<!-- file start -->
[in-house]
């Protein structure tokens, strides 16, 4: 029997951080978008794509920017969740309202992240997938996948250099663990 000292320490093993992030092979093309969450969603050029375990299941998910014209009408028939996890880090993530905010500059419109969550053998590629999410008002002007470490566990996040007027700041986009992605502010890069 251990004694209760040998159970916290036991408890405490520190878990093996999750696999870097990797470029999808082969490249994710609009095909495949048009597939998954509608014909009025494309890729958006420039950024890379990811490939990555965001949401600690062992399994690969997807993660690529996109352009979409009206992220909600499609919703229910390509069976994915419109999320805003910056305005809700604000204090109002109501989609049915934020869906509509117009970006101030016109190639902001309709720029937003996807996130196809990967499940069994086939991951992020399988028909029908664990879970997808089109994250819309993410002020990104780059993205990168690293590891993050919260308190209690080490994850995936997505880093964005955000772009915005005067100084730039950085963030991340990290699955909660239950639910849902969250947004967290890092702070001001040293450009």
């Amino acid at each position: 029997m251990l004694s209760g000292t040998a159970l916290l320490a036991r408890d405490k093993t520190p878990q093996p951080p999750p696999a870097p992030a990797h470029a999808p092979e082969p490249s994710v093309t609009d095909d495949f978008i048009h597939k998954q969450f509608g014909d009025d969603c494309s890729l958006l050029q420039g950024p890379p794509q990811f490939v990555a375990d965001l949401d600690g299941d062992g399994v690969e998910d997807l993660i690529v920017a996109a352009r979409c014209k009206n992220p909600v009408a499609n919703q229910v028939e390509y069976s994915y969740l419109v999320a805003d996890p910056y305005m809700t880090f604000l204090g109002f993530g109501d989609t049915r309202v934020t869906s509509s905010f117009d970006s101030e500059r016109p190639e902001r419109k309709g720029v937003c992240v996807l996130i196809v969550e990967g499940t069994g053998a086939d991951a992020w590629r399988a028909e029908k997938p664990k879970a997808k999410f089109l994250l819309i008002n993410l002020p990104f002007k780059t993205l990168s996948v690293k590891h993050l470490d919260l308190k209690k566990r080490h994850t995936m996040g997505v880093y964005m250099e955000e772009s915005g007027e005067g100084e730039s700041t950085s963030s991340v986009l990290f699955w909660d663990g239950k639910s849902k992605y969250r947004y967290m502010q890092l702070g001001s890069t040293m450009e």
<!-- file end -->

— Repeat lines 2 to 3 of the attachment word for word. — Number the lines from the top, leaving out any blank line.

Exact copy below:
């Protein structure tokens, strides 16, 4: 029997951080978008794509920017969740309202992240997938996948250099663990 000292320490093993992030092979093309969450969603050029375990299941998910014209009408028939996890880090993530905010500059419109969550053998590629999410008002002007470490566990996040007027700041986009992605502010890069 251990004694209760040998159970916290036991408890405490520190878990093996999750696999870097990797470029999808082969490249994710609009095909495949048009597939998954509608014909009025494309890729958006420039950024890379990811490939990555965001949401600690062992399994690969997807993660690529996109352009979409009206992220909600499609919703229910390509069976994915419109999320805003910056305005809700604000204090109002109501989609049915934020869906509509117009970006101030016109190639902001309709720029937003996807996130196809990967499940069994086939991951992020399988028909029908664990879970997808089109994250819309993410002020990104780059993205990168690293590891993050919260308190209690080490994850995936997505880093964005955000772009915005005067100084730039950085963030991340990290699955909660239950639910849902969250947004967290890092702070001001040293450009």
């Amino acid at each position: 029997m251990l004694s209760g000292t040998a159970l916290l320490a036991r408890d405490k093993t520190p878990q093996p951080p999750p696999a870097p992030a990797h470029a999808p092979e082969p490249s994710v093309t609009d095909d495949f978008i048009h597939k998954q969450f509608g014909d009025d969603c494309s890729l958006l050029q420039g950024p890379p794509q990811f490939v990555a375990d965001l949401d600690g299941d062992g399994v690969e998910d997807l993660i690529v920017a996109a352009r979409c014209k009206n992220p909600v009408a499609n919703q229910v028939e390509y069976s994915y969740l419109v999320a805003d996890p910056y305005m809700t880090f604000l204090g109002f993530g109501d989609t049915r309202v934020t869906s509509s905010f117009d970006s101030e500059r016109p190639e902001r419109k309709g720029v937003c992240v996807l996130i196809v969550e990967g499940t069994g053998a086939d991951a992020w590629r399988a028909e029908k997938p664990k879970a997808k999410f089109l994250l819309i008002n993410l002020p990104f002007k780059t993205l990168s996948v690293k590891h993050l470490d919260l308190k209690k566990r080490h994850t995936m996040g997505v880093y964005m250099e955000e772009s915005g007027e005067g100084e730039s700041t950085s963030s991340v986009l990290f699955w909660d663990g239950k639910s849902k992605y969250r947004y967290m502010q890092l702070g001001s890069t040293m450009e």